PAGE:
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  1. e-Portfolios Scott Wilson 23-05-2005

  2. Who am I? Assistant Director, CETIS Researcher, MELCOE IMS Participant Blogger Not Very Good Musician Music Fan Dad-to-be

  3. The Order of Business • What are e-Portfolios for? • What do they contain? • Who owns and manages them? • How can standards help?

  4. What is an e-Portfolio for? Recording Evidencing Reflecting Planning Presenting Assessing

  5. Activities Formal learning Informal learning Employment Volunteering Military service Memberships and Affiliations Capabilities Competencies Skills Abilities Achievements Qualifications Awards Licenses Recording

  6. Reflecting • Commentary by the subject on any aspect of themselves • Can be private, shared, or public • Examples include journals and blogs

  7. Evidencing • The ‘traditional’ role of a portfolio: a collection of artifacts that say something about the subject: • Essays, documents, reports • Photos, artwork, music • Plans, blueprints, patents • Certificates, awards, references, reviews

  8. Planning • Goals • Interests • Plans

  9. Presenting • Its more than just prettifying the content; presenting offers an opportunity to tell a story or make a point • Structuring • Visualising • Narrating • Re-purposing

  10. Assessing • Using an e-Portfolio for a specific purpose: • Gaining access to education or employment • Achieving a grade, or a promotion • Getting a license or certificate

  11. Cultural Differences • UK: Primarily a set of information about goals, achievements, and reflections for personal development • US: Primarily a set of evidence for presentation and assessment

  12. Where is the e-Portfolio, and who owns and manages it?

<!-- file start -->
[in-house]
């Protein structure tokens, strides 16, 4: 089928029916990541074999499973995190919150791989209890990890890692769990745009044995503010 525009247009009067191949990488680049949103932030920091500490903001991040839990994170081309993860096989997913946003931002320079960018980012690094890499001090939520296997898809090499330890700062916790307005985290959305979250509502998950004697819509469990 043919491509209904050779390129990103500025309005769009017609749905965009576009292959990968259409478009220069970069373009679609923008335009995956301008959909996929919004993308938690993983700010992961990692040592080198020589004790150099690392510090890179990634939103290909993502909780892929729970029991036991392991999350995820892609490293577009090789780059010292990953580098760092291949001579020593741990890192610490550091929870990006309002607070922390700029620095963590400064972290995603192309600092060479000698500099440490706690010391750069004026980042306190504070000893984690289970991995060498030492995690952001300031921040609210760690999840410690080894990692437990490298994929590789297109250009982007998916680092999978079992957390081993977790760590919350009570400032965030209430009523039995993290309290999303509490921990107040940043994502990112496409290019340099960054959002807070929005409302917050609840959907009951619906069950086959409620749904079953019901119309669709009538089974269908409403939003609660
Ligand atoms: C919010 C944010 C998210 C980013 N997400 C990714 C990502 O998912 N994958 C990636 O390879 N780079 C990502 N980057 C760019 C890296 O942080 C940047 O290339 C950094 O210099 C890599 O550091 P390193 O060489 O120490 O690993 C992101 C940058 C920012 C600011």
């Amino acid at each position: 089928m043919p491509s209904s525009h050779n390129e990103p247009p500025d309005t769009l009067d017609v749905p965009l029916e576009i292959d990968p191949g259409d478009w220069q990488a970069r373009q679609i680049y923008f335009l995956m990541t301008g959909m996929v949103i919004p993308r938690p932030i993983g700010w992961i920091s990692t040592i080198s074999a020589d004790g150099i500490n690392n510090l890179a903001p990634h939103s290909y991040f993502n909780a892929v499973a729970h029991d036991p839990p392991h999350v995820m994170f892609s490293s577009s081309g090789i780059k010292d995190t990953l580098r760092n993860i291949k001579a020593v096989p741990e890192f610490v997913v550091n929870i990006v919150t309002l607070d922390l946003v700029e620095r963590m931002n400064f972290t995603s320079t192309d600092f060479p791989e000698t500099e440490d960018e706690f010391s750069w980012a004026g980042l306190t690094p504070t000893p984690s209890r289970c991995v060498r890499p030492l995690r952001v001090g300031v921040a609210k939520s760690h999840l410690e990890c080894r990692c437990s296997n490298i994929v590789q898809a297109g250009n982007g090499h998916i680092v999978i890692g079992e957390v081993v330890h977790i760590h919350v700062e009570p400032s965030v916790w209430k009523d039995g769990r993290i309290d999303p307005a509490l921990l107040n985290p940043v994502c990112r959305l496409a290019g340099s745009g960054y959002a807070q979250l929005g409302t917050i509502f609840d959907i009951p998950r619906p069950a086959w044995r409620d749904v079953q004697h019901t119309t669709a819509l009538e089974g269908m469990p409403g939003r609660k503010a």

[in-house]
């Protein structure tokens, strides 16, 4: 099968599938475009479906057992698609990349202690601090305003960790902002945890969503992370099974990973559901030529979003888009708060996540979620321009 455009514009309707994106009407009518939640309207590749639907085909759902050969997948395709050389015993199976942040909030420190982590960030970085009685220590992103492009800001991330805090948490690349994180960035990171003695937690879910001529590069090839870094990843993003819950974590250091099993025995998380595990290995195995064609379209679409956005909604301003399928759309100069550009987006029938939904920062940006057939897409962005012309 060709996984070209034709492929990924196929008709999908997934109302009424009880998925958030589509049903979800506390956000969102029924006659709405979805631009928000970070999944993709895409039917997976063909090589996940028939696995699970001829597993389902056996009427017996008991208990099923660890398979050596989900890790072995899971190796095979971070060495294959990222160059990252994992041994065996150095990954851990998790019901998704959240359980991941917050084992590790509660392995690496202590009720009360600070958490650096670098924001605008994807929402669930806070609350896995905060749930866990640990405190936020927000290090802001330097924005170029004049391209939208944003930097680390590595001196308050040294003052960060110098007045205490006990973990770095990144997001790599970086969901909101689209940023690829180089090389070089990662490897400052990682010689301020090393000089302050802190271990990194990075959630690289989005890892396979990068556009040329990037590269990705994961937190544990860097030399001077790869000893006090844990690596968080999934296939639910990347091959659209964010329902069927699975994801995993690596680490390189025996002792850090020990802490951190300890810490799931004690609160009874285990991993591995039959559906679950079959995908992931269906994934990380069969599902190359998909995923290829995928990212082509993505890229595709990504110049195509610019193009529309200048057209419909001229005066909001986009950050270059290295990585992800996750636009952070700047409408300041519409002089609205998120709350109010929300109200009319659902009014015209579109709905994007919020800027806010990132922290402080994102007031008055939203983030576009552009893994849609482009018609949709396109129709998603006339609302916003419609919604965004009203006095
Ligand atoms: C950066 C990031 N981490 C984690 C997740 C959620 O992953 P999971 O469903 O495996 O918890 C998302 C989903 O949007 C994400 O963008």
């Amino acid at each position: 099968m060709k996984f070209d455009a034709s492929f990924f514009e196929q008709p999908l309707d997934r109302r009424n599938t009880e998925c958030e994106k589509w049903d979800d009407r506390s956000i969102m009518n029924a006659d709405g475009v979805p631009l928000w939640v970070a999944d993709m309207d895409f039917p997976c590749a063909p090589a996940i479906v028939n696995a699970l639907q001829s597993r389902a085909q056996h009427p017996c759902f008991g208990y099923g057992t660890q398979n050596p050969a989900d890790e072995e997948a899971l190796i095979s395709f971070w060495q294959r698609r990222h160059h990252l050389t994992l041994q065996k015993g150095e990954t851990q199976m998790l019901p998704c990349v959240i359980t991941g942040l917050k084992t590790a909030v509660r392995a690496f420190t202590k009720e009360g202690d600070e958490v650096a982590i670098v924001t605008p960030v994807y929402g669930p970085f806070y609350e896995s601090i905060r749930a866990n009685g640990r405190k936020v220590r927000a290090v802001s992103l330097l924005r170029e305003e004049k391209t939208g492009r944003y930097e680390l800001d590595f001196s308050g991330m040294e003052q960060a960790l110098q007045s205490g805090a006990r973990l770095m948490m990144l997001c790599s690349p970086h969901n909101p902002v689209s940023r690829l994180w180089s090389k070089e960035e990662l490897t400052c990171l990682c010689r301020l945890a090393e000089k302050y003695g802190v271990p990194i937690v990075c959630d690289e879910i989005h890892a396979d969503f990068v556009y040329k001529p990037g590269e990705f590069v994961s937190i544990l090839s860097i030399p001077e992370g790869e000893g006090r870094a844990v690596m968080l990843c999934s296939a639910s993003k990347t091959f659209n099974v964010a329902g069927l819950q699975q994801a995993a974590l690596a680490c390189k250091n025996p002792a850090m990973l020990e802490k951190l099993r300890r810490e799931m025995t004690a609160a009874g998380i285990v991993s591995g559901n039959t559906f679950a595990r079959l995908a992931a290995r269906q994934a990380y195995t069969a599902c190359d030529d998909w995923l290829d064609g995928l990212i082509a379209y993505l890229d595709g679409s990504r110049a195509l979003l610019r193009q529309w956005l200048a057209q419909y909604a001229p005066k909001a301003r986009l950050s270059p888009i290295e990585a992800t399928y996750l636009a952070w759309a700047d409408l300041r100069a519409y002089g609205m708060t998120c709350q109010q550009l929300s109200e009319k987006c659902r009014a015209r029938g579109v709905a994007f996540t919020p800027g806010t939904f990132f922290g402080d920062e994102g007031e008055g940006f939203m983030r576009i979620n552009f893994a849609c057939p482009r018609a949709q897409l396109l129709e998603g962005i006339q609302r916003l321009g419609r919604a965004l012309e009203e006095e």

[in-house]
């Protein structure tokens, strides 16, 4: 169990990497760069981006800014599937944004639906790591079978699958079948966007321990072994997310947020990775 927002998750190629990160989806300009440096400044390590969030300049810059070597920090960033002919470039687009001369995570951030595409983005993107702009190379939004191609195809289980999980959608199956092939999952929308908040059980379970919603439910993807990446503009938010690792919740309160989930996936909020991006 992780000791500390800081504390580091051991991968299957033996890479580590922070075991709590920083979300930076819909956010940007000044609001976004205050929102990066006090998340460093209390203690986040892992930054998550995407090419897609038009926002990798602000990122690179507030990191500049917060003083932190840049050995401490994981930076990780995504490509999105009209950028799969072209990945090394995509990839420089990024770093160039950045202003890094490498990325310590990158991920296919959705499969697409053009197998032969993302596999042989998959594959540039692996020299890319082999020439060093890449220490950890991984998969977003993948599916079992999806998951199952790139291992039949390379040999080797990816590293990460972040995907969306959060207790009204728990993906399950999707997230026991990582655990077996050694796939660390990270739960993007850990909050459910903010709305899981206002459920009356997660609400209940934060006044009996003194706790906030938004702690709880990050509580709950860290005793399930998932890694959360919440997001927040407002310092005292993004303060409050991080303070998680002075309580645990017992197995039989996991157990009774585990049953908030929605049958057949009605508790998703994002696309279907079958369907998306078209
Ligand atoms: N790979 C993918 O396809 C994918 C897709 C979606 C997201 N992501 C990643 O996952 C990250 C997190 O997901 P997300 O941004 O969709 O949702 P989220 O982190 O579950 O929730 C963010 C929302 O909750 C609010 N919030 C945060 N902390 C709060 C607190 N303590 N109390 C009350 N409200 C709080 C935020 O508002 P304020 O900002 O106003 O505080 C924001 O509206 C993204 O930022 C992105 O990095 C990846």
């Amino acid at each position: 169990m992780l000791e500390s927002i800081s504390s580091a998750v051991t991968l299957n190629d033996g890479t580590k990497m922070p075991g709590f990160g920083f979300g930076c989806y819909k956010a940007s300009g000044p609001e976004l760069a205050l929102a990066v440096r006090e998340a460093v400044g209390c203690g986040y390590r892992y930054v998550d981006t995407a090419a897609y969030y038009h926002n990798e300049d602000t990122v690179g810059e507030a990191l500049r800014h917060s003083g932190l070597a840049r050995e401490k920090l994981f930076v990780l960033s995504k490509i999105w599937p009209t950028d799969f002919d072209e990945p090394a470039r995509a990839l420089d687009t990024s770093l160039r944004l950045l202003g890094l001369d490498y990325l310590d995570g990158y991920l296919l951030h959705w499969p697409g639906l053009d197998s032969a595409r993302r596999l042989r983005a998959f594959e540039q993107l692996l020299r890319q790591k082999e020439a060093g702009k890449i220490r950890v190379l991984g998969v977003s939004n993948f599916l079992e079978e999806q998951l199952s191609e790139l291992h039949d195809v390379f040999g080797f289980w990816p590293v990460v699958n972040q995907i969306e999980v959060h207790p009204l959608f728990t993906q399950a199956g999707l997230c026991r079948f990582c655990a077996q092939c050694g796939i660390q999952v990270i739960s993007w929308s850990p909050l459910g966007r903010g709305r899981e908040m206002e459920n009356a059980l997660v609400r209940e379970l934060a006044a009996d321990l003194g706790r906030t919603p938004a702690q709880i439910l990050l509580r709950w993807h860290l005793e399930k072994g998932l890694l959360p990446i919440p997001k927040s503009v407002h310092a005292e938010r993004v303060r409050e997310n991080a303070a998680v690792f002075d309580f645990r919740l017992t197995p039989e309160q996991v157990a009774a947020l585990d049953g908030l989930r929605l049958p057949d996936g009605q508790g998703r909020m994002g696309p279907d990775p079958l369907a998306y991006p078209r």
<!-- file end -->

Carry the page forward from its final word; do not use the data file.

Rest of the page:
13. transition

  14. From school to college to university to work…wherever you go, someone is managing your e-portfolio! • A model for e-Portfolio as an institutionally-managed* construct • Key requirement is ability to export across transitions * but potentially ‘learner-centered’

  15. Question: • What happens when I work or study in more than one organisation?

  16. intersection

  17. David Tosh Learning Technologist The University of Edinburgh d.tosh@ed.ac.uk Ben Werdmuller Application Developer The University of Edinburgh b.werd@ed.ac.uk

  18. The e-Portfolio lives in the intersection between the worlds for education, work, and home • A model for e-Portfolio as a learner-managed construct • Key requirement is easy-to-use tools and hosting services* *E.g. the “e-Portfolio-as-blog” approach

  19. aggregation

  20. planning reflecting E-Portfolio? recording recording evidencing presenting

  21. Pieces of e-Portfolio are scattered amongst employers, institutions, websites, and applications • A model for e-Portfolio as a learner-assembled construct • Key requirement is interoperability

  22. Or, to put it another way Depending on where it sits, the application that supports an e-Portfolio may be: • An enterprise solution • A weblog or personal information solution • An aggregator or “bloggregator”

  23. So which is it to be? • Dedicated e-Portfolio tools of the “first generation” (e.g. OSPI) tend to be transitional and enterprise-oriented • Current tools under development (e.g. ELGG) look more intersectional, but are evolving towards aggregation … is ownership the key consideration?

  24. Question: how can an e-Portfolio be learner-centered (and learner-owned?)… …yet at the same time be scaffolded and supported in the learning process?

  25. Ownership